BEIJING – The robotic submarine sent to look for the missing Malaysian jetliner deep in the Indian Ocean aborted its mission when the search area proved beyond its 15,000-foot limit, Australian authorities said Tuesday.
The U.S.-made Bluefin 21 was launched late Monday on a planned 16-hour search of the seabed for any sign of the data recorder from Malaysia Airlines Flight MH370. But after just six hours, the autonomous vessel had reached its maximum depth and its safety devices returned it to the surface, Australia’s Joint Agency Coordination Centre (JACC) said in a news release.
Officials were extracting and analyzing the data that was collected, the agency said, adding that Bluefin 21 would resume its search later in the day when the weather improved.
The little yellow submarine was launched after surface ships searching for acoustic signals last picked up a “ping” that could have been from one of the jet’s “black boxes” six days ago.
“It is time to go underwater,” and end the surface search, the Australian official leading the search said Monday.
The slow-moving robotic submersible, or “autonomous underwater vehicle,” was launched Monday night local time in the southern Indian Ocean to map the ocean floor, said Angus Houston, who leads the Joint Agency Coordination Centre, which is responsible for the search and recovery effort. The Bluefin-21, made in Quincy, Mass., is fitted with sonar equipment that can map the ocean floor
Flight MH370 from Kuala Lumpur to Beijing, with 239 people aboard, disappeared soon after takeoff on March 8, sparking a massive, multinational search effort including planes and vessels from the USA and China.
Australia’s Ocean Shield ship will stop searching for acoustic signals, given the strong likelihood that the batteries of the black box recorders have now expired and will no longer transmit signals. The air and surface search for debris will also be completed in the next two to three days as chances of finding wreckage “have greatly diminished,” Houston said.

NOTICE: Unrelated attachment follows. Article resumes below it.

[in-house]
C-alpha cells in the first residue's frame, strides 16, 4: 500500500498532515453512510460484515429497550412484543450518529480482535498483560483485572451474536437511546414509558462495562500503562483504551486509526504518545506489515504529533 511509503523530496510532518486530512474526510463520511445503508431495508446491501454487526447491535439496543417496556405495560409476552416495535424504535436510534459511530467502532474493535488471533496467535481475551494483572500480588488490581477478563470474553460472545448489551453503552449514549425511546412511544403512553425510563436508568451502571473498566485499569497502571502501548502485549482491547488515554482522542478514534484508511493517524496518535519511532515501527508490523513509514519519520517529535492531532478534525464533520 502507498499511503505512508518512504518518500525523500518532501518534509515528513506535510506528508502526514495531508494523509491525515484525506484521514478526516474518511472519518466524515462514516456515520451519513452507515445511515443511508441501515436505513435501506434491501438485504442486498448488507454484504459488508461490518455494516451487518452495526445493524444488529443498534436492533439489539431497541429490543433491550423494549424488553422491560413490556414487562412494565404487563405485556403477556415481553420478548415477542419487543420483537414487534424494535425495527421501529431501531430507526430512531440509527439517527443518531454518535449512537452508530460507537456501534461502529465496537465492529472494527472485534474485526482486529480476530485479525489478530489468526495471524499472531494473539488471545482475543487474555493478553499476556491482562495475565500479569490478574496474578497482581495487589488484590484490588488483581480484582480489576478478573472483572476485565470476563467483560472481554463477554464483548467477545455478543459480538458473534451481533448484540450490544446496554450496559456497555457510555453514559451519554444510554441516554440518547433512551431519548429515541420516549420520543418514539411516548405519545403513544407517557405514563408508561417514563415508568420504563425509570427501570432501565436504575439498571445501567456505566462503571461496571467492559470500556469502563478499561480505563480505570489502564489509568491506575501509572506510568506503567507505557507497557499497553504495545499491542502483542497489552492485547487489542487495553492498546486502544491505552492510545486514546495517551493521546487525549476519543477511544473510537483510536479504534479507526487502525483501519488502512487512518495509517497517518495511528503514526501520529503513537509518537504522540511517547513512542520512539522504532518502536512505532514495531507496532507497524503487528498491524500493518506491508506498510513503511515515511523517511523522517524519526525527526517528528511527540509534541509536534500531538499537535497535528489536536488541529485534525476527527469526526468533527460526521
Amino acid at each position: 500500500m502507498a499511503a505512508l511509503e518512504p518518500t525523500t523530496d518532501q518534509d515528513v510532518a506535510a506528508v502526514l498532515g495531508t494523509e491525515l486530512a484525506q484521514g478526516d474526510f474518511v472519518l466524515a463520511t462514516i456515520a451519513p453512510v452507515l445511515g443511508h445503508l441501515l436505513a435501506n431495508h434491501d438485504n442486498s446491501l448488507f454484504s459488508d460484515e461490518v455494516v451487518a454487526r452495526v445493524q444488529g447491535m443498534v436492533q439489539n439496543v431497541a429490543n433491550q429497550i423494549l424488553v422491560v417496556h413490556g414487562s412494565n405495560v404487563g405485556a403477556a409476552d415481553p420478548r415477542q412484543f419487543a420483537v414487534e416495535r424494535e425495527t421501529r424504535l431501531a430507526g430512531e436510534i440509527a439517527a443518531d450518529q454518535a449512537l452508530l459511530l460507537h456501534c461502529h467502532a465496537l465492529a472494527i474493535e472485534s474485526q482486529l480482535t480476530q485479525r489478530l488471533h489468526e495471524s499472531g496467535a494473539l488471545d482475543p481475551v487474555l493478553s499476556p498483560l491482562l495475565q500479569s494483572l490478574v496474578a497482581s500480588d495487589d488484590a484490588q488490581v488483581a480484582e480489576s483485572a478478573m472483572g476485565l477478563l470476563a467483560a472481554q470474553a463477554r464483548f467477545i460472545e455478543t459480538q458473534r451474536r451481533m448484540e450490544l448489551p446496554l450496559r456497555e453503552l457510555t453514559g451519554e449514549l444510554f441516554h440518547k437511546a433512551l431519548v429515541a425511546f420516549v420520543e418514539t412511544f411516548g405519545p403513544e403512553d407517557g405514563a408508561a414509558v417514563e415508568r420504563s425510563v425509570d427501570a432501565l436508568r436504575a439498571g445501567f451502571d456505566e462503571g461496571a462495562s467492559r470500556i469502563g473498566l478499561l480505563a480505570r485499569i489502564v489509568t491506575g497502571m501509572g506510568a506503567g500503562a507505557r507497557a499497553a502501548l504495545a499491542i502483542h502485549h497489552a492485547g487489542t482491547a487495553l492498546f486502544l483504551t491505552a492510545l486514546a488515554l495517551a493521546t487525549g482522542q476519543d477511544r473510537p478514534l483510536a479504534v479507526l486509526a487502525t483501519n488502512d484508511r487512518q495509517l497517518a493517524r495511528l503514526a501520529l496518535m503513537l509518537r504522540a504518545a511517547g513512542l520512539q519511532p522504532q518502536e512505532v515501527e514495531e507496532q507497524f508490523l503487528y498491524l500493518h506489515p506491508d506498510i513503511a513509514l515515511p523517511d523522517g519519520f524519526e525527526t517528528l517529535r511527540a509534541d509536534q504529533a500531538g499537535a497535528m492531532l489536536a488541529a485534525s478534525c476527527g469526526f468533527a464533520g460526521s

Authorities are also exploring an oil slick found Sunday in the area where four strong underwater signals were detected last week, he said. A 2-liter sample was collected and is being analyzed, Houston said.
That oil slick, and the four earlier transmissions, are “the only leads” authorities currently have, Houston said. An earlier signal detected by a Chinese vessel is no longer considered credible, he said.
The four signals detected by the towed pinger locator on the Ocean Shield represent “the most promising lead in the entire search,” said Houston, who spoke in Perth, Australia, at JACC’s first news conference in five days. “We (will) start where we think the best location is, then go out from there,” he said. “If we don’t find anything, we go further out and look a bit further afield.”
The search area for the first mission will cover 15.4 square miles of the ocean floor, Houston said. Each Bluefin mission will take 24 hours to descend, search, resurface, share its data and recharge.
The sub will take two hours to descend 15,000 feet, the very limits of its operating ability. After 16 hours probing the ocean bed, it will resurface and then deliver its data. Analysts will get no indication of its progress until that daily download, Houston said.
Houston, a former Air Chief Marshal of Australia, cautioned against raising hopes
“Don’t be over optimistic, be realistic,” he said. The ocean floor that will be mapped by side-scan sonar is “new to man,” and the search may be complicated by heavy silt that could be “quite layered and quite deep,” he said.
The majority of passengers aboard MH370 were from China.
To meet the strong interest in China, Houston held a separate press conference Monday for Chinese media, with Mandarin translation.
Many relatives remain in Beijing at the Lido Hotel, where Malaysia Airlines has provided rooms for families of MH370 passengers. The families gather in daily meetings, sometimes with representatives from the airline and Malaysian or Chinese governments, and occasional prayer sessions.
For better coordination, the relatives recently set up a voting structure, with one voting member per passenger. The group will decide on media releases, legal and other matters.
“The new structure is working,” said Ma Tong, 29, a Beijing actuary whose mother Ma Wenzhi, 57, was on the plane. “The relatives are too numerous and loosely organized, and we want to be more efficient, so we established this smaller group with 154 people,” he said.
After agonizing weeks of waiting and many false leads, “we are more calm now, we don’t care so much about the latest updates,” Ma said.
“Even if they find the black boxes later, if no bodies of our relatives are found, most of us won’t go to Australia,” he said. “We doubt the plane is there, our relatives could be in another place. We don’t believe any news now.”
Contributing: Sunny Yang; Michael Winter